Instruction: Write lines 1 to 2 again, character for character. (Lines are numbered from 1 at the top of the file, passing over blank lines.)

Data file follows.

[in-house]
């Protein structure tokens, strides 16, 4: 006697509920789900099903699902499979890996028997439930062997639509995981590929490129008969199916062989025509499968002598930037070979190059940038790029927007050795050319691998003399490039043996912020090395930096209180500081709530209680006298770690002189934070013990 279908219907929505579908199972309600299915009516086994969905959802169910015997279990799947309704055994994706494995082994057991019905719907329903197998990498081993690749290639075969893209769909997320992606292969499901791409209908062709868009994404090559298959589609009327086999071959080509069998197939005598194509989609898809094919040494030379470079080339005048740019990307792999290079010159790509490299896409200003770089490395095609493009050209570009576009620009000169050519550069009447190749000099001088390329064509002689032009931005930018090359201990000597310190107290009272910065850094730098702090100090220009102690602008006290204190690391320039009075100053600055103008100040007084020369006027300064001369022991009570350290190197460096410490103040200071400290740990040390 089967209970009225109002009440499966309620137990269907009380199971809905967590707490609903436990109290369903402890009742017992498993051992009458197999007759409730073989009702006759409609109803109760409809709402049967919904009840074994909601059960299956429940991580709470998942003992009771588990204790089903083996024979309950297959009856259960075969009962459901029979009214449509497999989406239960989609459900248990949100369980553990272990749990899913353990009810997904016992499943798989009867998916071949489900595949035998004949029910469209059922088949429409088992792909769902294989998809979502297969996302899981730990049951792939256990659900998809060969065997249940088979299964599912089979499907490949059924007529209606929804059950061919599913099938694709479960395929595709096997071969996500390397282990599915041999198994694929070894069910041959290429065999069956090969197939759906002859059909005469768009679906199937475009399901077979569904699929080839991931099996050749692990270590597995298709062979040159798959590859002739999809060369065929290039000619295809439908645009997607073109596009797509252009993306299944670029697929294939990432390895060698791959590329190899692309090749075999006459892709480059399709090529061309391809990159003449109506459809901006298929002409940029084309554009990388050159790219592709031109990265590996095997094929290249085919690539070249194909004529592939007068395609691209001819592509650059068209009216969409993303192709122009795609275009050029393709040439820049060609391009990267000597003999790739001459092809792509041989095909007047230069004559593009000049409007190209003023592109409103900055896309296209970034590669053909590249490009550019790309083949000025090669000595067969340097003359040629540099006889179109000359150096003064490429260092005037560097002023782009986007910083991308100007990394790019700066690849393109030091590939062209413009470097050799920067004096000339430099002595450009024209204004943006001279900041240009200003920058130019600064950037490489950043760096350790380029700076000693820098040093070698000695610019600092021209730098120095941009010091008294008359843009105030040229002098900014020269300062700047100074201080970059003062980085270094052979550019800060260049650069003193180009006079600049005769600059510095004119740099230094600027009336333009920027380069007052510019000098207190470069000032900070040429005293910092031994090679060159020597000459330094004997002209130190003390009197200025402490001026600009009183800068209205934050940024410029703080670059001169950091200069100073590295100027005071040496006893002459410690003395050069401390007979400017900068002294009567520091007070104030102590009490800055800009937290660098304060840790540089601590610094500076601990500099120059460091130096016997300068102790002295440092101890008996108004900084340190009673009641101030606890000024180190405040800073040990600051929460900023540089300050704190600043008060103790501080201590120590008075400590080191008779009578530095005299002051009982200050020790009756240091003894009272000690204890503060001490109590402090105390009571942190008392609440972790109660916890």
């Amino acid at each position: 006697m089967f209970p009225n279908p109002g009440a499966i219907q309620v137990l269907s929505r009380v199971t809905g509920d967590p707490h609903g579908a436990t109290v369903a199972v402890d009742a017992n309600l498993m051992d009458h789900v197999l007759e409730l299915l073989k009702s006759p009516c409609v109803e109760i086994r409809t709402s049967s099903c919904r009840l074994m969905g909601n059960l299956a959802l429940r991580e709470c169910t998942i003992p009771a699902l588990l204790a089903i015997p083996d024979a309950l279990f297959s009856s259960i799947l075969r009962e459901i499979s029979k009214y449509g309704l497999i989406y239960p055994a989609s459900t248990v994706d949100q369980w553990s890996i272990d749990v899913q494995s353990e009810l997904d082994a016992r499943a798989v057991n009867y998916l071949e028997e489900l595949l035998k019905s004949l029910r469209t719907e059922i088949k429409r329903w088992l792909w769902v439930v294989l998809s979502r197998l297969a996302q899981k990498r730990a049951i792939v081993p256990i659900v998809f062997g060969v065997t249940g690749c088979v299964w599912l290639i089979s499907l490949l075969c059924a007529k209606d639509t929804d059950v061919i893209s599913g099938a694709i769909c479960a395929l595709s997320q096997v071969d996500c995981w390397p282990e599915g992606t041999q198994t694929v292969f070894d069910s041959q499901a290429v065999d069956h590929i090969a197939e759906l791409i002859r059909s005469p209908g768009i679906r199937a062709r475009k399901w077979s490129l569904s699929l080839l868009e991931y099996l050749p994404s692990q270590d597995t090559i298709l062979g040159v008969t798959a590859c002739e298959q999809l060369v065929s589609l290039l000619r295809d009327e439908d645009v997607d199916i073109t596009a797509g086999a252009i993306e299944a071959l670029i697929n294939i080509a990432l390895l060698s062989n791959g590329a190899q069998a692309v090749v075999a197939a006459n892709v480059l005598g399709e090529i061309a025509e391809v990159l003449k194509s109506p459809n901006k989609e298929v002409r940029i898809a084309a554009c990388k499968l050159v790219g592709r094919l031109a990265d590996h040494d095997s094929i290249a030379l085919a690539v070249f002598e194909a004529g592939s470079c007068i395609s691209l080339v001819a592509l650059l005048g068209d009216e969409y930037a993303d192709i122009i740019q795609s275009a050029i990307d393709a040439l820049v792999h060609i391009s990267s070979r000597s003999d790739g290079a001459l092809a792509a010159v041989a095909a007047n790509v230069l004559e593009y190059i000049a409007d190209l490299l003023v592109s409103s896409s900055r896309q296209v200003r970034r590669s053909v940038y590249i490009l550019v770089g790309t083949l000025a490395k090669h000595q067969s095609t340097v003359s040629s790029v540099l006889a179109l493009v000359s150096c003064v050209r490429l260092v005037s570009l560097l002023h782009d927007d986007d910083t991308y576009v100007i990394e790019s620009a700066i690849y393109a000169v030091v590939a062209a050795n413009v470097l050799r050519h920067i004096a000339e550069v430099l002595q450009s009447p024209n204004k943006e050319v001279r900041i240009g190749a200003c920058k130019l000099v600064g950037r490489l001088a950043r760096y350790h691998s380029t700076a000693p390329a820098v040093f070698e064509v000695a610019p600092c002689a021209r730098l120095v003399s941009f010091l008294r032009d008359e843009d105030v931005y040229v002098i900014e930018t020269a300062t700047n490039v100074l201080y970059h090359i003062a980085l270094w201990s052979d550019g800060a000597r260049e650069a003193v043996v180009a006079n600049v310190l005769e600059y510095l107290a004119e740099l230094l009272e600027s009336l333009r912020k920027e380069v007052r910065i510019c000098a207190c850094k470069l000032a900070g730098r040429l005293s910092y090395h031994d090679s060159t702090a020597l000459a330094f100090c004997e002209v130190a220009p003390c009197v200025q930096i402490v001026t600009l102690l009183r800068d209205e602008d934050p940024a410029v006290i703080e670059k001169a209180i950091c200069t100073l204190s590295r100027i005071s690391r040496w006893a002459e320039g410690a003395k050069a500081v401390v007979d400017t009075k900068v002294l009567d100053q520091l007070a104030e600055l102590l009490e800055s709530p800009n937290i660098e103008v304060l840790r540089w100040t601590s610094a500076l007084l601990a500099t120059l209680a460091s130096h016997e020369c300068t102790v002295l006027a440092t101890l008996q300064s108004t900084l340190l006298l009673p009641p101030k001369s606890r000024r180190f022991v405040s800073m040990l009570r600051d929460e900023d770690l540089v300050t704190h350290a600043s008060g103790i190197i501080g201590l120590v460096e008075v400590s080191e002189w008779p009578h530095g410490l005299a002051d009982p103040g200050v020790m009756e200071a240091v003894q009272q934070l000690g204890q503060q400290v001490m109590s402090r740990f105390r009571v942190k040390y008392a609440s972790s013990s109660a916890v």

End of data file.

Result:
[in-house]
């Protein structure tokens, strides 16, 4: 006697509920789900099903699902499979890996028997439930062997639509995981590929490129008969199916062989025509499968002598930037070979190059940038790029927007050795050319691998003399490039043996912020090395930096209180500081709530209680006298770690002189934070013990 279908219907929505579908199972309600299915009516086994969905959802169910015997279990799947309704055994994706494995082994057991019905719907329903197998990498081993690749290639075969893209769909997320992606292969499901791409209908062709868009994404090559298959589609009327086999071959080509069998197939005598194509989609898809094919040494030379470079080339005048740019990307792999290079010159790509490299896409200003770089490395095609493009050209570009576009620009000169050519550069009447190749000099001088390329064509002689032009931005930018090359201990000597310190107290009272910065850094730098702090100090220009102690602008006290204190690391320039009075100053600055103008100040007084020369006027300064001369022991009570350290190197460096410490103040200071400290740990040390 089967209970009225109002009440499966309620137990269907009380199971809905967590707490609903436990109290369903402890009742017992498993051992009458197999007759409730073989009702006759409609109803109760409809709402049967919904009840074994909601059960299956429940991580709470998942003992009771588990204790089903083996024979309950297959009856259960075969009962459901029979009214449509497999989406239960989609459900248990949100369980553990272990749990899913353990009810997904016992499943798989009867998916071949489900595949035998004949029910469209059922088949429409088992792909769902294989998809979502297969996302899981730990049951792939256990659900998809060969065997249940088979299964599912089979499907490949059924007529209606929804059950061919599913099938694709479960395929595709096997071969996500390397282990599915041999198994694929070894069910041959290429065999069956090969197939759906002859059909005469768009679906199937475009399901077979569904699929080839991931099996050749692990270590597995298709062979040159798959590859002739999809060369065929290039000619295809439908645009997607073109596009797509252009993306299944670029697929294939990432390895060698791959590329190899692309090749075999006459892709480059399709090529061309391809990159003449109506459809901006298929002409940029084309554009990388050159790219592709031109990265590996095997094929290249085919690539070249194909004529592939007068395609691209001819592509650059068209009216969409993303192709122009795609275009050029393709040439820049060609391009990267000597003999790739001459092809792509041989095909007047230069004559593009000049409007190209003023592109409103900055896309296209970034590669053909590249490009550019790309083949000025090669000595067969340097003359040629540099006889179109000359150096003064490429260092005037560097002023782009986007910083991308100007990394790019700066690849393109030091590939062209413009470097050799920067004096000339430099002595450009024209204004943006001279900041240009200003920058130019600064950037490489950043760096350790380029700076000693820098040093070698000695610019600092021209730098120095941009010091008294008359843009105030040229002098900014020269300062700047100074201080970059003062980085270094052979550019800060260049650069003193180009006079600049005769600059510095004119740099230094600027009336333009920027380069007052510019000098207190470069000032900070040429005293910092031994090679060159020597000459330094004997002209130190003390009197200025402490001026600009009183800068209205934050940024410029703080670059001169950091200069100073590295100027005071040496006893002459410690003395050069401390007979400017900068002294009567520091007070104030102590009490800055800009937290660098304060840790540089601590610094500076601990500099120059460091130096016997300068102790002295440092101890008996108004900084340190009673009641101030606890000024180190405040800073040990600051929460900023540089300050704190600043008060103790501080201590120590008075400590080191008779009578530095005299002051009982200050020790009756240091003894009272000690204890503060001490109590402090105390009571942190008392609440972790109660916890």